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In a 4/3 decision, the Court denied summary judgment on Labor Law §240(1) to a plumber who as electrocuted when he touched a pipe in a 10′ ceiling and fell from an unsecured A-frame ladder leaned against a wall because he could not reach the pipes with it opened and locked, finding questions of fact on whether the ladder provided proper protection, additional safety devices should have been provided, and whether the inadequacy of the ladder or absence of other safety devices was a proximate cause of plaintiff’s injuries. Plaintiff had no recollection of the accident and his expert’s opinion on causation was conclusory.
The dissent thoroughly reviewed prior precedent where electrocution and a fall from an inadequate ladder were each proximate causes of the worker’s injuries allowing full recovery under §240. Cutaia v Board of Mgrs. of the 160/170 Varick St. Condominium ✉
Comment: When read with the more detailed facts in the dissent, the majority opinion appears limited to specific facts. Unlike where a plaintiff testifies the ladder moved causing him or her to fall, here the plaintiff had no recollection of whether he fell because the ladder moved, the lack of other safety devices, or he was thrown by the electric shock. The circumstantial evidence might suggest the ladder was inadequate or additional safety devices needed, but according to the majority, it did not rise to the level of prima facie proof of proximate cause.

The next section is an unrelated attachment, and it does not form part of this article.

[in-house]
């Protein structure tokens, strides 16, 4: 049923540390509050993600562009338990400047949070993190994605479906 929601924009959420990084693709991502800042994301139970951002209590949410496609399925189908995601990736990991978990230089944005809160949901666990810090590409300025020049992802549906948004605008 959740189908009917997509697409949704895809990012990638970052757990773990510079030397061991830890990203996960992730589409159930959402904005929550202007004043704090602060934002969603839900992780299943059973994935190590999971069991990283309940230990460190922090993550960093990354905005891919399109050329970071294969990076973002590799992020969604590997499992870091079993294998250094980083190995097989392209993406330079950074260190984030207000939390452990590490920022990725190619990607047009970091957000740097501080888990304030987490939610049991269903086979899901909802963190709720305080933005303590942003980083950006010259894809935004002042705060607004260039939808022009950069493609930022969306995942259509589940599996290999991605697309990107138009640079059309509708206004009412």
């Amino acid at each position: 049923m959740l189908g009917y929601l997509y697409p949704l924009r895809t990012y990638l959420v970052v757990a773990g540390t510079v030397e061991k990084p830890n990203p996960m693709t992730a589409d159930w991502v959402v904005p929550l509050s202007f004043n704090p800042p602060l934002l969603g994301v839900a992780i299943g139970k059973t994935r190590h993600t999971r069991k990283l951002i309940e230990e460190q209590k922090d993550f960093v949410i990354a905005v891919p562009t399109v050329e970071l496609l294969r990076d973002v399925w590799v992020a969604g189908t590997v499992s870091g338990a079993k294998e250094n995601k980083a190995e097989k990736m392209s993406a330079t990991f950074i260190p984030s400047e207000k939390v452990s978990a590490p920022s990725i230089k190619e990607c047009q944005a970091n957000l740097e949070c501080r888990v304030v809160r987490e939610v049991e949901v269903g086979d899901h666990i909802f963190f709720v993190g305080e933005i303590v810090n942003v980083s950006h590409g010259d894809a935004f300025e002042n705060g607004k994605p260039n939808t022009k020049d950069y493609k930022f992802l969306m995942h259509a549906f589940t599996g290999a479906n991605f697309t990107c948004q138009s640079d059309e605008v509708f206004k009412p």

Plaintiff denied summary judgment under the protection of Labor Law §240(1) for “cleaning” of commercial property as the question of whether the activity is “routine,” the first of the 4-Soto factors for determining if an activity meets the definition of “cleaning,” depends on whether the “type of work” can be expected to occur with relative frequency. Since plaintiff’s work was the type that would occur with relative frequency, he was not protected by §240 and the Complaint was dismissed. Healy v EST Downtown, LLC ✉
Comment: Failure to meet any one of the Soto factors takes the case out of §240 protection. The other Soto factors are that the work does not require special equipment or expertise, involves insignificant elevation risks, and is unrelated to other §240 activities.